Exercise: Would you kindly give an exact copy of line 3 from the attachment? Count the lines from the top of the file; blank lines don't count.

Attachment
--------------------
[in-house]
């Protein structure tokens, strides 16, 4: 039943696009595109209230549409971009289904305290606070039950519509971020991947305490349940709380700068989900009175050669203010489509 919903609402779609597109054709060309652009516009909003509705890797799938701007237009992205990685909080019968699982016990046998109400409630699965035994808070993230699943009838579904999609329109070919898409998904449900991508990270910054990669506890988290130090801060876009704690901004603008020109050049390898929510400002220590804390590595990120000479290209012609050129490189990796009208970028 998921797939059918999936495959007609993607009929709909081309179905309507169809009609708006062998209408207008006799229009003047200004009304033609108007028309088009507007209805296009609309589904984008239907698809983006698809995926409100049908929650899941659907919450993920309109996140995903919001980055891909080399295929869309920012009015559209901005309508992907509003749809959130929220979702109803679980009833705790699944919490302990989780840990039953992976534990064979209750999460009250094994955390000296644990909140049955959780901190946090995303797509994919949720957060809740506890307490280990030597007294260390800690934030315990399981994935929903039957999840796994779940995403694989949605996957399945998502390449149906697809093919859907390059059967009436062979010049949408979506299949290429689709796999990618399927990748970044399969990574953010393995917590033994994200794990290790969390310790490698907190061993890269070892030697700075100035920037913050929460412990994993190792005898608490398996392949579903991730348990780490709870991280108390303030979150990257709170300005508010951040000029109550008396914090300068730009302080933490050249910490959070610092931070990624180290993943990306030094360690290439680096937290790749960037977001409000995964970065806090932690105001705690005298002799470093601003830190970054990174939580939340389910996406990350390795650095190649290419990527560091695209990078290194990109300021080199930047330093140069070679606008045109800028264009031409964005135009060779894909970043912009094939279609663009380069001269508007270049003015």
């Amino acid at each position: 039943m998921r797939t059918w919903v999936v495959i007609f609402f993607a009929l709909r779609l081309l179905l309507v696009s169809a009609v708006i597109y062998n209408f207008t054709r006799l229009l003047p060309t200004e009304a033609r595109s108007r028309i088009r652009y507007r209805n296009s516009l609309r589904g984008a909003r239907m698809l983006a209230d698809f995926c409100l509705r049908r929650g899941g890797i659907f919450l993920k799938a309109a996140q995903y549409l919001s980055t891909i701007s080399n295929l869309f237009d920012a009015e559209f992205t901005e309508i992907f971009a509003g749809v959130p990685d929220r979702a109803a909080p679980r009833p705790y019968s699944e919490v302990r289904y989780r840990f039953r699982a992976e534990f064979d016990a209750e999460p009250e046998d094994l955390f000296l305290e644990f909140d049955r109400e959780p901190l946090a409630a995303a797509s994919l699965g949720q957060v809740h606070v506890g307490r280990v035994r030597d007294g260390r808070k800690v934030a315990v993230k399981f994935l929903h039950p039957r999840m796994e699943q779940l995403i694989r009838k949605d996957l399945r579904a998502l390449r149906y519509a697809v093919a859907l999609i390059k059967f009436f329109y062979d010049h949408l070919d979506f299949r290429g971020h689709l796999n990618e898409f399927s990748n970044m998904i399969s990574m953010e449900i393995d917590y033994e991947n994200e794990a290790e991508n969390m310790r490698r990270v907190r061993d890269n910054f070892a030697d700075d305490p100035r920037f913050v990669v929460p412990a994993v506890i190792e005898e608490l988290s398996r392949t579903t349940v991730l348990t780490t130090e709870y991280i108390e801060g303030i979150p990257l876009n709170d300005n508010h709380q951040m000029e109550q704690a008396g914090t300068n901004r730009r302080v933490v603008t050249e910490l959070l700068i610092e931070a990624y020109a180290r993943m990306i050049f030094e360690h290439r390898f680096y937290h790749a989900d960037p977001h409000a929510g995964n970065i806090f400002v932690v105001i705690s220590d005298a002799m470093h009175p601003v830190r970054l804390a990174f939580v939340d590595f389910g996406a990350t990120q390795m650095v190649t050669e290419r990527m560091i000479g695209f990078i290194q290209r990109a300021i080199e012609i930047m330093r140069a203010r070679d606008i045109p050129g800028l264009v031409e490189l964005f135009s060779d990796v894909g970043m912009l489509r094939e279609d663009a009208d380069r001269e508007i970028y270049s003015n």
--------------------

């Amino acid at each position: 039943m998921r797939t059918w919903v999936v495959i007609f609402f993607a009929l709909r779609l081309l179905l309507v696009s169809a009609v708006i597109y062998n209408f207008t054709r006799l229009l003047p060309t200004e009304a033609r595109s108007r028309i088009r652009y507007r209805n296009s516009l609309r589904g984008a909003r239907m698809l983006a209230d698809f995926c409100l509705r049908r929650g899941g890797i659907f919450l993920k799938a309109a996140q995903y549409l919001s980055t891909i701007s080399n295929l869309f237009d920012a009015e559209f992205t901005e309508i992907f971009a509003g749809v959130p990685d929220r979702a109803a909080p679980r009833p705790y019968s699944e919490v302990r289904y989780r840990f039953r699982a992976e534990f064979d016990a209750e999460p009250e046998d094994l955390f000296l305290e644990f909140d049955r109400e959780p901190l946090a409630a995303a797509s994919l699965g949720q957060v809740h606070v506890g307490r280990v035994r030597d007294g260390r808070k800690v934030a315990v993230k399981f994935l929903h039950p039957r999840m796994e699943q779940l995403i694989r009838k949605d996957l399945r579904a998502l390449r149906y519509a697809v093919a859907l999609i390059k059967f009436f329109y062979d010049h949408l070919d979506f299949r290429g971020h689709l796999n990618e898409f399927s990748n970044m998904i399969s990574m953010e449900i393995d917590y033994e991947n994200e794990a290790e991508n969390m310790r490698r990270v907190r061993d890269n910054f070892a030697d700075d305490p100035r920037f913050v990669v929460p412990a994993v506890i190792e005898e608490l988290s398996r392949t579903t349940v991730l348990t780490t130090e709870y991280i108390e801060g303030i979150p990257l876009n709170d300005n508010h709380q951040m000029e109550q704690a008396g914090t300068n901004r730009r302080v933490v603008t050249e910490l959070l700068i610092e931070a990624y020109a180290r993943m990306i050049f030094e360690h290439r390898f680096y937290h790749a989900d960037p977001h409000a929510g995964n970065i806090f400002v932690v105001i705690s220590d005298a002799m470093h009175p601003v830190r970054l804390a990174f939580v939340d590595f389910g996406a990350t990120q390795m650095v190649t050669e290419r990527m560091i000479g695209f990078i290194q290209r990109a300021i080199e012609i930047m330093r140069a203010r070679d606008i045109p050129g800028l264009v031409e490189l964005f135009s060779d990796v894909g970043m912009l489509r094939e279609d663009a009208d380069r001269e508007i970028y270049s003015n």